more than a knot in excess of her
contract requirements. The average
for five top speed runs was a1.31 knots.
On her fastest mile th' Tucker pro
pellers made 617 revolutions and the
engines were developing horsepower
itn excess of 17,600n.
5 5 5 5
The United States torpedo destroyer
Rowan, nanied after Vice Admiral
Stephen C. Rowan. has been launched
from the yard of the Fore Itiver Ship
building Corporation at Quincy. Mass.
Miss Louise McLean Ayers. of Cincin
nati. performed the traditional care
mony of naming the vessel. The Row
an is a sister ship of the destroyer
Sampson which was recently launched
from the same yard.
Among the offIcers w ho registered
at the War Department yesterday
were Capt. H. J. Nicholas, Medical
Corps; Capt. It. J. Kerrick, Coast Ar
tillery, and Lieut. A. H. Erck, Fifth
District Signal Corps.
last Thursday night fifty members of
the Signal Corps Company. District Na
tional Guard, reported for drill and
were given a fifteen-minute section and
platoon drill before settling down to
M. S. E. Lansford reports a class of
fifteen receiving instruction in radio
telegraphy. Three new men filled out
application blanks, and will report for
physical examination on Friday evening.
Hugh J. O'Neale, the latest recruit, was
sworn in Friday night.
The installation of the new pool table
proved a drawing card, and the men are
coming down every evening In the week
now. Non-commissioned officers have
been detailed In charge of quarters, and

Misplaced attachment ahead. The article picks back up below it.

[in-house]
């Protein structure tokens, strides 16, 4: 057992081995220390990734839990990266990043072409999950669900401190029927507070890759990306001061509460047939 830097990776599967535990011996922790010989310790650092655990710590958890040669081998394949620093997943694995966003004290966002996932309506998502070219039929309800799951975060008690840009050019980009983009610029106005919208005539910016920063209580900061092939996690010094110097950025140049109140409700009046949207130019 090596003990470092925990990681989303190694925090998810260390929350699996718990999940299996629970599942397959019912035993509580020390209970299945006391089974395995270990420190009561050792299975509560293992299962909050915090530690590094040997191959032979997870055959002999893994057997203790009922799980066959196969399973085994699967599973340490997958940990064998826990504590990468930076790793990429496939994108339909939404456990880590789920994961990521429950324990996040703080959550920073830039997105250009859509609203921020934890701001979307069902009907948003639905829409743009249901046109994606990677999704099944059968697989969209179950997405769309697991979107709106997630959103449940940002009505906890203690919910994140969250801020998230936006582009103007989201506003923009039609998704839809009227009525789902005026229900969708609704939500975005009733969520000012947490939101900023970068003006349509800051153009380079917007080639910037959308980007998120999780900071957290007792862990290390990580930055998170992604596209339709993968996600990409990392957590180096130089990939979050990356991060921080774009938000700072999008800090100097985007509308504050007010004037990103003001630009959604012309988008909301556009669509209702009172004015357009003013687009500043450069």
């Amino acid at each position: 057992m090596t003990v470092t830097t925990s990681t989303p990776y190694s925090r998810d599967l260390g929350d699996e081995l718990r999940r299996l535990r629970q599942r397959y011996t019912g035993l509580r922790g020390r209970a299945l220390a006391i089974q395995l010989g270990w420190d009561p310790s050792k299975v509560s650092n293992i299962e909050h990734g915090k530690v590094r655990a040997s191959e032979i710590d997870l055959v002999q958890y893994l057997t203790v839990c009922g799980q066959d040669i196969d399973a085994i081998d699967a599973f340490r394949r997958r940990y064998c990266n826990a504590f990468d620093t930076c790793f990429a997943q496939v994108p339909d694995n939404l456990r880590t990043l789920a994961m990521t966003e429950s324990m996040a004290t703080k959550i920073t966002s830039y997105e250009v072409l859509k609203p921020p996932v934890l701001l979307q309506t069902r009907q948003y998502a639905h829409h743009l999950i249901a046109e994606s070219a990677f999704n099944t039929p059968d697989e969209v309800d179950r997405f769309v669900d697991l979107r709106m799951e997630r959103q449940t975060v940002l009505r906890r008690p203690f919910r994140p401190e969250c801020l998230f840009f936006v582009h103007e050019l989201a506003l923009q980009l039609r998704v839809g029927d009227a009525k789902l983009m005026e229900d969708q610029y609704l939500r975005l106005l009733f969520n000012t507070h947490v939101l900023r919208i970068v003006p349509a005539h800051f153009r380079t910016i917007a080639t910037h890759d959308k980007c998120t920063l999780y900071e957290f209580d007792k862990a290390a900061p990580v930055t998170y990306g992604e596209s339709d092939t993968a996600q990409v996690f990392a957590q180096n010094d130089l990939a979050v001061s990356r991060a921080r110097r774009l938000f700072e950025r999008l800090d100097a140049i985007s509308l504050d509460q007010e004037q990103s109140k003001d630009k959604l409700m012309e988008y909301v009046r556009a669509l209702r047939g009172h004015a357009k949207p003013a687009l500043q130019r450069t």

the armory will be open every night in
the week from now on.
The rifle and pistol range at the First
Street Armory is nearly completed, and
practice will be commenced tomorrow
Capt. Terry is hoping that the outfit
will be called out for active service, and
practically everything is ready. He says
that he can have the company under
canvas at Fort Myer within six hours
after receiving orders to move.
The detailing of Capt. Stephenson, of
the Medical Corps, to conduct physical
examinations of recruits at the First
Street Armory on Friday nights has
proven a big help to the organIsations
quartered In that buIlding.
The campaign for recruIts In the radio
company is progressing in a most satis
factory manner, and there Is no doubt
in- Capt. Terry's mind that the required
number will he enlisted by the time set
for mustering the new company Into the
Mistress-Bridget, I told you twice to
have mufins for breakfast. Have you
Bridget-No, mum; there's none in the
"When I said my prayers last night
didn't you hear me ask God to make
me a good boy ?"
''Yes. Tommy. I did."
"Well; He ain't done it.'-'Sydney
Her Husband-Do you know, dear, that
I found my first gray hair this morning?
His Wife-Oh, give it to me. John, and
Ill keep it as a souvenir to remember
Her Husband--What's the matter with
me keeping It to remember you by?'
He (brutally)--Wom~Eln have no
sense of humor, anyhow. She
(pointedly)--Oh. yes, they have. The
reason they don't laugh at the funny
things they see is because they klon't
want to hagrt he, por things' teelings.
ind Navy DeprUtment
I Service and Permoel Plihed